Many electronic communications service providers have demonstrated that they are eager to provide notice to users. For example, Microsoft has played an active role in advocating against non-disclosure orders: it brought a major challenge to NDOs which CDT supported, and it testified before Congress last year in support of legislative reform of non-disclosure orders. Many other major technology companies such as Google, Meta, and Twitter have policies of providing notice in most cases of compelled disclosure. On the other hand, telecommunications providers, which receive hundreds of thousands of disclosure demands annually, generally don’t commit to providing notice. The passage of the NDO Fairness Act can help ensure that the promise of notification policies are realized, and may encourage companies that do not now provide notice to consider changing their policies to give notice in the future.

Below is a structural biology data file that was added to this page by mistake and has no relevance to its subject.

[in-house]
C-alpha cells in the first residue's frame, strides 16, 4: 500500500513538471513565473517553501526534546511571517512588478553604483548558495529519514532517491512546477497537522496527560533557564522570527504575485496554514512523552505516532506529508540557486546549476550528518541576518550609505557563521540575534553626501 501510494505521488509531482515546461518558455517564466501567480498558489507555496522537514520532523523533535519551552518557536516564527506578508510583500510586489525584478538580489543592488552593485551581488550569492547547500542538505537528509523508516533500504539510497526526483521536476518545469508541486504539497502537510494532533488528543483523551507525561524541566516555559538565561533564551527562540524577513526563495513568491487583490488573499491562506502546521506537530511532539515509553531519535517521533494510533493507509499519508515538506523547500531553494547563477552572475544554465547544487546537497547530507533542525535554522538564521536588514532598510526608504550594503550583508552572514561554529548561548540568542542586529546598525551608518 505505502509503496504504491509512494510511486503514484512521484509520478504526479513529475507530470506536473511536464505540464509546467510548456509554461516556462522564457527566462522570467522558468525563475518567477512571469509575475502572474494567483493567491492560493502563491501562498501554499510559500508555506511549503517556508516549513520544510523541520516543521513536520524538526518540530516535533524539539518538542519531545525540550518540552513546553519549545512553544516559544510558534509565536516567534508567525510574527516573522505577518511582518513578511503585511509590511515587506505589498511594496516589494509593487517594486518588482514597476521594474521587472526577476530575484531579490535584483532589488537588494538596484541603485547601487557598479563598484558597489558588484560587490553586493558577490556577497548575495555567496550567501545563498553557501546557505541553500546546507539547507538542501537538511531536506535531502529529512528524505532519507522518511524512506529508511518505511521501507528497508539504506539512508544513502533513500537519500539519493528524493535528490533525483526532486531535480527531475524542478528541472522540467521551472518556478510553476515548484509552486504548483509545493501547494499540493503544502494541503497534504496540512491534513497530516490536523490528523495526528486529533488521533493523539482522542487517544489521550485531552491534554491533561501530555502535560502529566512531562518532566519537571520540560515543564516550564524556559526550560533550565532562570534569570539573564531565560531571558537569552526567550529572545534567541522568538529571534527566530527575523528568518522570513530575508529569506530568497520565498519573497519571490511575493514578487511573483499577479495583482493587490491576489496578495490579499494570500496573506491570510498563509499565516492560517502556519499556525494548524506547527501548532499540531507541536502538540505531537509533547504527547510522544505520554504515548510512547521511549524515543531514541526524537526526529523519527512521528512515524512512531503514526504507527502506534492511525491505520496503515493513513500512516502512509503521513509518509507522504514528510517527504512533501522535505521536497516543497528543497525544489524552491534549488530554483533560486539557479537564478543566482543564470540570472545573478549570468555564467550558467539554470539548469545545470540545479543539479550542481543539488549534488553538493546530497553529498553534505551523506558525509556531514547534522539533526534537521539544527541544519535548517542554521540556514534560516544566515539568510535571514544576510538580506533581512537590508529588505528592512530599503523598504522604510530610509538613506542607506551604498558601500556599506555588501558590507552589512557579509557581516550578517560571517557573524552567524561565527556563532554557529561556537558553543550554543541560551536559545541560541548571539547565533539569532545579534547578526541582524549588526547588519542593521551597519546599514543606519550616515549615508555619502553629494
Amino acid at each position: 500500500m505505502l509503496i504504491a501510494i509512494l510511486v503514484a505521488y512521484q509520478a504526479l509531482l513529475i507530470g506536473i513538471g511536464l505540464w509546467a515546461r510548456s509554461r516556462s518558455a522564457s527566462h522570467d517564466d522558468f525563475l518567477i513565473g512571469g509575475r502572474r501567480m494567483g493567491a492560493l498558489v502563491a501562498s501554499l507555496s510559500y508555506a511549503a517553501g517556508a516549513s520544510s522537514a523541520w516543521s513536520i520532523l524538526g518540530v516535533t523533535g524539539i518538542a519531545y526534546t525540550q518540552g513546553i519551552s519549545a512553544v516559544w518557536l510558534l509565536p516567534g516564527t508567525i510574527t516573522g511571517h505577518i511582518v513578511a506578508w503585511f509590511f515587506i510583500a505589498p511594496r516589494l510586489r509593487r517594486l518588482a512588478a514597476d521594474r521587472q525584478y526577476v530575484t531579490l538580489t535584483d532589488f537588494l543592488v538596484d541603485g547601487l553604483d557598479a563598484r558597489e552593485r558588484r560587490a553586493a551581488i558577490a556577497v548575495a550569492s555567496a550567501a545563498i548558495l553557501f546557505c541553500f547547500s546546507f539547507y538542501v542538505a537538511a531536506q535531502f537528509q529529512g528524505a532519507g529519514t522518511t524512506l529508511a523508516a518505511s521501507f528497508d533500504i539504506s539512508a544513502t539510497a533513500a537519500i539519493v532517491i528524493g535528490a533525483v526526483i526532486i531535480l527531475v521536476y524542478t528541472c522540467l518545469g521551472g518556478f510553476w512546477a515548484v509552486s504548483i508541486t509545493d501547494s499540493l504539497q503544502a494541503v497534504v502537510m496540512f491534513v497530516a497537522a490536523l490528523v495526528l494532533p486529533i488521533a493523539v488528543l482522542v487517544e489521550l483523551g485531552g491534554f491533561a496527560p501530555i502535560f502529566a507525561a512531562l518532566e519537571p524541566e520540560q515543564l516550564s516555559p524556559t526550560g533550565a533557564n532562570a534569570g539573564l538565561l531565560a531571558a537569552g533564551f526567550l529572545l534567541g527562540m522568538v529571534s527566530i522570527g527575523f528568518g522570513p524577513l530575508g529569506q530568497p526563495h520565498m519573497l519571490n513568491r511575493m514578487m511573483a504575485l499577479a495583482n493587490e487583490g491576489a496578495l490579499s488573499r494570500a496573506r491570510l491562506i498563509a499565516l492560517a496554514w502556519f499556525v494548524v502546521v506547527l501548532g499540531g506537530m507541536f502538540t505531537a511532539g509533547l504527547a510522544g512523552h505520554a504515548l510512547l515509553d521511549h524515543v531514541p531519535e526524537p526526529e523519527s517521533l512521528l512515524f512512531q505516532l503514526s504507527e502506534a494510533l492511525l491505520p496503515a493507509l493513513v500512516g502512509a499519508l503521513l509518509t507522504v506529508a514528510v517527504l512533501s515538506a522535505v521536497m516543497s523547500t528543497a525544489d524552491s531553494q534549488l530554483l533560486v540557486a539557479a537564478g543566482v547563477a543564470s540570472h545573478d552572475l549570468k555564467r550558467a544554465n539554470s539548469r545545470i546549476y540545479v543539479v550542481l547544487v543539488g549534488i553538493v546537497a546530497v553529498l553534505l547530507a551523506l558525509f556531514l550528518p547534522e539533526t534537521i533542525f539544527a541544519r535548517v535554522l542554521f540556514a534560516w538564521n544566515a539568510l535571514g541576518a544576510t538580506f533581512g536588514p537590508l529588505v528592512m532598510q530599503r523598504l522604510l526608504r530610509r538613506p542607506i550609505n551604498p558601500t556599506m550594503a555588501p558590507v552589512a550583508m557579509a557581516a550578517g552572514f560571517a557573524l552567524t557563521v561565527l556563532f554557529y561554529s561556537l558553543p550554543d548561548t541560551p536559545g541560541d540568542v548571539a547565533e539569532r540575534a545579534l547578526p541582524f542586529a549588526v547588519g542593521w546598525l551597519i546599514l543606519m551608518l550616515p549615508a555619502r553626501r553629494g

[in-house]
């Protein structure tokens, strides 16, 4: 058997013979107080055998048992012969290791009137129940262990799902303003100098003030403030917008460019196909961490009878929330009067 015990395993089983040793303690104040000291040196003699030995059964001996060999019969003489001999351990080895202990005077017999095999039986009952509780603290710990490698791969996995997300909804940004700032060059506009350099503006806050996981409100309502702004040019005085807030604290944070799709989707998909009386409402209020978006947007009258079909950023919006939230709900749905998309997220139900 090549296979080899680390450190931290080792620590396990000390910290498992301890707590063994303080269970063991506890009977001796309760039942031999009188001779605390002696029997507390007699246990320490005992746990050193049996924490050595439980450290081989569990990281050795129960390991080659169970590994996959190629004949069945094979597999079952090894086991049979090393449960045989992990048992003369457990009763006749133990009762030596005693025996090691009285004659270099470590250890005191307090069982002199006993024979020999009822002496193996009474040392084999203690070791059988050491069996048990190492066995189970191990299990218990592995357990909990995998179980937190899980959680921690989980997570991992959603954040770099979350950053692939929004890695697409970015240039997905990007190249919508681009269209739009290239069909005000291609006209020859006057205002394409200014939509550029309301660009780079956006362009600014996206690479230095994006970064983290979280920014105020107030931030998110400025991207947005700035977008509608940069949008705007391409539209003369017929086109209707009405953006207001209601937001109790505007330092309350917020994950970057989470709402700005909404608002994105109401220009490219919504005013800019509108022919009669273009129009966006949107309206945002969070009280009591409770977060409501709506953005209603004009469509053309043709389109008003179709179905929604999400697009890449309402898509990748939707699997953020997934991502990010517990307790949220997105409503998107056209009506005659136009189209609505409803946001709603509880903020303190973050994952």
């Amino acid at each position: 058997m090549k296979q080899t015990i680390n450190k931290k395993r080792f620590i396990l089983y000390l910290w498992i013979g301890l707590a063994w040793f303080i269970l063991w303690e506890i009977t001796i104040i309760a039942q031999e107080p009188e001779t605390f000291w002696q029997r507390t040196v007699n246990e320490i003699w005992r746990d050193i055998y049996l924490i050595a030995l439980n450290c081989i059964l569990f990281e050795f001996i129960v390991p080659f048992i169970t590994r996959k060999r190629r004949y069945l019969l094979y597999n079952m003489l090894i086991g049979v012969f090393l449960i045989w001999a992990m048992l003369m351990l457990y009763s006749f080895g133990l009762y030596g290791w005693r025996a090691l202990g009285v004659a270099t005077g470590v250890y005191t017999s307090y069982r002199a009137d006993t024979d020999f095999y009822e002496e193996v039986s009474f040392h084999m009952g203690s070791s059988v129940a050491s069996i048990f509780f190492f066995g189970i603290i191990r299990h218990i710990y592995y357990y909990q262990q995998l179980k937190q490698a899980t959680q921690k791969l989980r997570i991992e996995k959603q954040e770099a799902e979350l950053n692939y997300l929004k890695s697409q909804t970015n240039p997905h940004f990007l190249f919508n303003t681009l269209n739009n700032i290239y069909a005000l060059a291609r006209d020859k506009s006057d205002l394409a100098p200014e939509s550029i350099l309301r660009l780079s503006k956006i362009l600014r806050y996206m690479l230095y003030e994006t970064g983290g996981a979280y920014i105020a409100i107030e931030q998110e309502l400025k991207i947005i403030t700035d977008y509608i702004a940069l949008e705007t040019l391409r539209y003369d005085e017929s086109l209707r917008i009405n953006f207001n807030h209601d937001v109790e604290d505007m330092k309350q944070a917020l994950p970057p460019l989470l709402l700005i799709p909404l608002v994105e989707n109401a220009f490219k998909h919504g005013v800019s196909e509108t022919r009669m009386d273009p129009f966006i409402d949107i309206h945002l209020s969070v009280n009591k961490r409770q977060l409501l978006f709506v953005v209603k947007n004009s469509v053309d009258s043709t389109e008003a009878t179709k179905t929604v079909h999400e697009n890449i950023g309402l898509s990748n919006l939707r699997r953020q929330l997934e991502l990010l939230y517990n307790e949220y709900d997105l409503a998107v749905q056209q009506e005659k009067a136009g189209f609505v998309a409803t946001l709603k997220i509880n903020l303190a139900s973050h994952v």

The Act leaves some unfinished business — imposing requirements on the government to give notice of its disclosure demands when no gag order is obtained — which will need to be addressed in future legislation. Nonetheless, CDT supports the passage of this bill because it will result in more frequent and timely notice of government surveillance demands, which will enable users to better protect their rights.


(1) The DOJ’s 2017 policy on gag orders can be found here:, and the May 2022 update to that policy is here:

(2) Other amendments the NDO Fairness Act makes to the government notice portions of 18 USC 2705 are largely cosmetic because, as explained above, the government is generally not required to give notice. The Act shortens the duration of the delay in notice that the government can request from 90 to 60 days, and  adds a requirement of a written determination by a court that a notice would be “substantially likely” to cause harm. Under current law, the standard for granting delayed notice is lower; courts only have to find that there is “reason to believe” that harm “may” occur. These amendments will not increase the likelihood of government notice of surveillance demands unless Congress imposes new requirements to give notice. They appear to be intended to make the circumstances in which government notice can be delayed parallel those that would pertain to delay of provider notice should the Act become law.